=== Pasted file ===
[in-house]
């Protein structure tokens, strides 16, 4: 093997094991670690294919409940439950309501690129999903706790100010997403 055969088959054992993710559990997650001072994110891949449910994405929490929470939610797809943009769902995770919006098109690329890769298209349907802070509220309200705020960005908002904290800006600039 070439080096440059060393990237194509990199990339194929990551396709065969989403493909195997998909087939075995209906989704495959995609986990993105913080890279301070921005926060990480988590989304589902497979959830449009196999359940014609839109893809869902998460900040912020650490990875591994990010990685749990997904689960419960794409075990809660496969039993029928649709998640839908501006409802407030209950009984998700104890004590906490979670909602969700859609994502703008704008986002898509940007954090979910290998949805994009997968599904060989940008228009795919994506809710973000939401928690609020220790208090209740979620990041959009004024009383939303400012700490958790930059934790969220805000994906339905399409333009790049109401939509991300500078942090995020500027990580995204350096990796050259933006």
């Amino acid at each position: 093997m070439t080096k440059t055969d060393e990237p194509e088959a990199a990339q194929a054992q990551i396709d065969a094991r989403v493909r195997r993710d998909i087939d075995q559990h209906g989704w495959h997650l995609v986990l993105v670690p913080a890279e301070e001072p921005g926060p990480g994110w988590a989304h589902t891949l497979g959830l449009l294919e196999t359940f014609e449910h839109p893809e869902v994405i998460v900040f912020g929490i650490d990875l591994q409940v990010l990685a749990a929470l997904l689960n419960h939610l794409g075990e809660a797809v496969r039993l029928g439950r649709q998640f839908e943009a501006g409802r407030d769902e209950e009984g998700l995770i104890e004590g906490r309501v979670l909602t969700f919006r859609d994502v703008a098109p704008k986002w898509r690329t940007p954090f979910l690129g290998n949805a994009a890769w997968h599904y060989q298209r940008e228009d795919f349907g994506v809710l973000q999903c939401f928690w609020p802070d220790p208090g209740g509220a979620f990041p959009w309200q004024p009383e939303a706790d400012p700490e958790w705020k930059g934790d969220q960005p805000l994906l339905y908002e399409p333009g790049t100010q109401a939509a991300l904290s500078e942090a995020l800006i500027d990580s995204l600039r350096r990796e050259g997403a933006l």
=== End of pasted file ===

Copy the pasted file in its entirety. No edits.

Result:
[in-house]
């Protein structure tokens, strides 16, 4: 093997094991670690294919409940439950309501690129999903706790100010997403 055969088959054992993710559990997650001072994110891949449910994405929490929470939610797809943009769902995770919006098109690329890769298209349907802070509220309200705020960005908002904290800006600039 070439080096440059060393990237194509990199990339194929990551396709065969989403493909195997998909087939075995209906989704495959995609986990993105913080890279301070921005926060990480988590989304589902497979959830449009196999359940014609839109893809869902998460900040912020650490990875591994990010990685749990997904689960419960794409075990809660496969039993029928649709998640839908501006409802407030209950009984998700104890004590906490979670909602969700859609994502703008704008986002898509940007954090979910290998949805994009997968599904060989940008228009795919994506809710973000939401928690609020220790208090209740979620990041959009004024009383939303400012700490958790930059934790969220805000994906339905399409333009790049109401939509991300500078942090995020500027990580995204350096990796050259933006």
């Amino acid at each position: 093997m070439t080096k440059t055969d060393e990237p194509e088959a990199a990339q194929a054992q990551i396709d065969a094991r989403v493909r195997r993710d998909i087939d075995q559990h209906g989704w495959h997650l995609v986990l993105v670690p913080a890279e301070e001072p921005g926060p990480g994110w988590a989304h589902t891949l497979g959830l449009l294919e196999t359940f014609e449910h839109p893809e869902v994405i998460v900040f912020g929490i650490d990875l591994q409940v990010l990685a749990a929470l997904l689960n419960h939610l794409g075990e809660a797809v496969r039993l029928g439950r649709q998640f839908e943009a501006g409802r407030d769902e209950e009984g998700l995770i104890e004590g906490r309501v979670l909602t969700f919006r859609d994502v703008a098109p704008k986002w898509r690329t940007p954090f979910l690129g290998n949805a994009a890769w997968h599904y060989q298209r940008e228009d795919f349907g994506v809710l973000q999903c939401f928690w609020p802070d220790p208090g209740g509220a979620f990041p959009w309200q004024p009383e939303a706790d400012p700490e958790w705020k930059g934790d969220q960005p805000l994906l339905y908002e399409p333009g790049t100010q109401a939509a991300l904290s500078e942090a995020l800006i500027d990580s995204l600039r350096r990796e050259g997403a933006l």